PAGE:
The social movement protesting against the ministerial appointments flows from the liberation of voices following the #Metoo movement in France. Then, the translated hashtag #balancetonporc, i.e. name your pig, was focused not only on sharing stories, but also on naming and shaming. Individuals who used social media were strongly motivated to bring the perpetrators to justice. It also helped start a national conversation on sexual violence. However, this call was not unanimously shared across French society. For example, culture icon Catherine Deneuve advocated for the right of men to annoy women. She embodies the strong resistance against altering the existing moral fabric in France. These are regularly manifested through protests against same-sex marriage and surrogacy.
The feminist protests of July 2020 differ from #balancetonporc in one important way : it was held in-person, rather than online. The physical dimension of the protest, in a restricted health context is important. Protestors were not discouraged by the national imposition that public gatherings were illegal. Across the nation, public gatherings took place to express their frustration, anger and disappointment with the appointment.
Protestors made their disappointments clear. Signs were made mocking Macron’s political tagline ‘En Marche’ (let’s move forward) to ‘a culture du viol En marche’ (rape culture moving forward). The hastagh #LaHonte (i.e. #TheShame) also trended on Twitter. They asked for renewed transparency and accountability. In this particularly complex health environment, being out in the streets is a political move in itself because it braves ongoing governmental restrictions. Activists are willing to put themselves in danger, legally : they could be arrested by police, financially : they could receive a fine, and for their health : they expose themselves to COVID-19. These protests matter then because they showcase a resilience to question the political disregard for gender issues in the highest spheres of public office.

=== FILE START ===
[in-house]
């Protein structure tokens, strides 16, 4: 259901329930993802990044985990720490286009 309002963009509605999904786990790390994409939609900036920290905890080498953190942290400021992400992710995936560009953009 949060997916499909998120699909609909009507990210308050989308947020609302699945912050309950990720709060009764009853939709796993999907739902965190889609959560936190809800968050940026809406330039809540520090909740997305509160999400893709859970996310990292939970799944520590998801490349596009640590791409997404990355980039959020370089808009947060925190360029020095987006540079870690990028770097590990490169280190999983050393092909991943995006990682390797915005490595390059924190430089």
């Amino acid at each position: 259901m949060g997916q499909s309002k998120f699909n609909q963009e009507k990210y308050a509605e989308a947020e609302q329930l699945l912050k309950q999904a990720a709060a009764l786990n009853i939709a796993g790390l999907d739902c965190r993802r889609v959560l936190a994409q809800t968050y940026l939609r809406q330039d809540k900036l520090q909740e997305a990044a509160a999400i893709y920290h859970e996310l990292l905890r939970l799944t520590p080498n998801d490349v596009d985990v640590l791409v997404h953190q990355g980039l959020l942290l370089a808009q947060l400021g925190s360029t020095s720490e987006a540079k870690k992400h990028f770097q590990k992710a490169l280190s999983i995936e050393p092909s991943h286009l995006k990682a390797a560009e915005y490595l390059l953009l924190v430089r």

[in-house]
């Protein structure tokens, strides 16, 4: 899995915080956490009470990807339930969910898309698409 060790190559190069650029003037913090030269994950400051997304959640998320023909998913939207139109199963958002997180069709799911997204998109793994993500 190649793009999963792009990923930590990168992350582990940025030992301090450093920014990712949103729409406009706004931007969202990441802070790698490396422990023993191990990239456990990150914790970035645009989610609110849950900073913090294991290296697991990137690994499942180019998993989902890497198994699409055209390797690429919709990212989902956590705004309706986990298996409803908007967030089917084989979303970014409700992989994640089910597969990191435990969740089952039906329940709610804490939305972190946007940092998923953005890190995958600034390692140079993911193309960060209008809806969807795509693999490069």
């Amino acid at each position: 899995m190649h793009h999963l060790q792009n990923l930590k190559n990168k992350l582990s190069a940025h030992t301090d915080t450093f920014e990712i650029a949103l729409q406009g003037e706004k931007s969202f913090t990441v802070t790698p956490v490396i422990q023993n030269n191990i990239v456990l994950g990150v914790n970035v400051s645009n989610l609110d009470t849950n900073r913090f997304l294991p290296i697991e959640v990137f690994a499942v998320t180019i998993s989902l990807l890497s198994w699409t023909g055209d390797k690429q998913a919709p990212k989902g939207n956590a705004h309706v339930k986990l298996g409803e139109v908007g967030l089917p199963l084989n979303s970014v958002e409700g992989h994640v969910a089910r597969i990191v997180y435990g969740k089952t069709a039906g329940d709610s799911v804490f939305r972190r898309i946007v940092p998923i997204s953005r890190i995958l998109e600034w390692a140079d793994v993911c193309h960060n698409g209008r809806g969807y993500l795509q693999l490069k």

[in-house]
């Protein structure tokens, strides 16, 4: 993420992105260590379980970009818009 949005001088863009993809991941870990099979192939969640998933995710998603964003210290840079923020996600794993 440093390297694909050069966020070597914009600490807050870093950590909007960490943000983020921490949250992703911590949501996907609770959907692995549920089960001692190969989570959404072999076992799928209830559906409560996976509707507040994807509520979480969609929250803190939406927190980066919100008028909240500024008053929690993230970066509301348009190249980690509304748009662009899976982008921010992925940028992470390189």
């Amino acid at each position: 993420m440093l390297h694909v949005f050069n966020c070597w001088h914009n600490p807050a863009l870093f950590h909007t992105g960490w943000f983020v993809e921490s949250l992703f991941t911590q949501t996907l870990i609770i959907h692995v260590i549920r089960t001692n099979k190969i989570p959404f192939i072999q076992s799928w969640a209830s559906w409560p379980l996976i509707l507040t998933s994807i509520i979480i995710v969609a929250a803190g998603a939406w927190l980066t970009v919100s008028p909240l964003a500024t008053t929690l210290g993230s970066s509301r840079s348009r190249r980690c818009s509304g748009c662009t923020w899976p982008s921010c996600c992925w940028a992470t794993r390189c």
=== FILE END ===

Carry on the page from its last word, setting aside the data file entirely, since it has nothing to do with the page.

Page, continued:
Future of global social activism during COVID-19
The Covid-19 pandemic makes protesting outside particularly complicated. Restrictions are key to curb the spread of the virus, especially in hotspots. They are put in place for a reason and should be respected as strictly as possible. There is thus a tension which arises about when one should break it to voice their disagreement. Right to protest is enshrined in French law but can be suspended during ‘crises’. Does this mean that one should refrain from expressing discontent physically until the public health conditions allow it ? Activists in Poland and in Belarus, just to name a few, did not think that they should wait.
A compromise may be envisioned. One should restrict as much as possible social gatherings for ‘fun’, for as long as authorities advise. However, when political issues are at stake which one feels deeply committed to, then public protests may be held in person which respect social distancing rules. For example, protesters to Nentyahou’s actions in Israel have shown how a ‘socially distant’ protest could look like. Other initiatives should be sought and evaluated as possible middle-grounds. Social contestation will need to temporarily adapt to strict health regulations. However, it is not to be discounted as an important means to voice one’s opinion and seek change.
- In France, it is the prerogative of the Prime Minister to appoint and remove Ministers. However, it is the President who nominates the Prime Minister, and he is the one who confirms, or not, the government proposal from the Prime Minister.